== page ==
Now, move on to the flower petals and do the same thing. Use a darker shade of the petal’s color and add it to the areas in shadow. Gently blend the shadows along the lines where the creases in the petals appear.
Shading Your Butterfly Drawing
The butterfly is a little trickier, but perhaps more delicate is a better phrase. For the body, use a darker shade of the same color. Start by adding a little bit of shading around the area where its legs attach; they are usually a little fuzzy. Imagine an arm of sorts wearing a fuzzy jacket; it’s slightly rounded and has a real shape, even though it’s tiny. Add shading to the area right behind its eye and under its “chin.” Then, do the same thing around the creases in its abdomen and along the edges. Blend those shadows.
The wings are last to get any shadows. They’re basically flat with some veins that stick out ever so slightly. Add shading along the lower edge of the veins and gently blend it.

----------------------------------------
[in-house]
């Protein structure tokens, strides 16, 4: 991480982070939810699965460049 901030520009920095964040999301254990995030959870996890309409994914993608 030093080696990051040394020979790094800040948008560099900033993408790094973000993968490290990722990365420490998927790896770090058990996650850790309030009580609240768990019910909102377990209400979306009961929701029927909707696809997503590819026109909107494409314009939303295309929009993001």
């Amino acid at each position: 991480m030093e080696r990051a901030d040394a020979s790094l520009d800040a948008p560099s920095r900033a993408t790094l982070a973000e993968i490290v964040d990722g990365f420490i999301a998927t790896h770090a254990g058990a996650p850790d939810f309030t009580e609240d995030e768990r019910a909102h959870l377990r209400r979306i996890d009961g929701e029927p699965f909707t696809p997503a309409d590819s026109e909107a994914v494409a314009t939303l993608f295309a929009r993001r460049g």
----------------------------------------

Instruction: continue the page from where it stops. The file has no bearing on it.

The direction in shading is often just as important as the shading itself. It can make or break the visual appearance because even if you don’t exactly know what’s wrong, the brain knows something is off.
Digital artists: Create a new layer for the shadows, and set it to multiply. If you want to separate the shadows for the butterfly and for the flower, that’s fine; just create an extra layer set to multiply.
Paper artists: Start at the top left and work toward the bottom right. Unless you’re left-handed, then start at the top right. It will help you keep from smudging things you want to stay clean.
After your color and shading look good, take a damp paintbrush and wet the colors to make them brighten up.
7 – Add Highlights to Your Butterfly Drawing
Ready for it? You’re almost done!
Add selective highlights to finish your butterfly drawing. Remember that the light is coming from the upper left corner.
If the light is coming from the upper left, you’ll want to have a few highlights along a sliver of the petals’ edges, and in the creases of the petals next to the shadows you already placed. On the lower right area of the flower, add highlights to the outer one-quarter or so of the petal. Shape the highlights just as you would a shadow.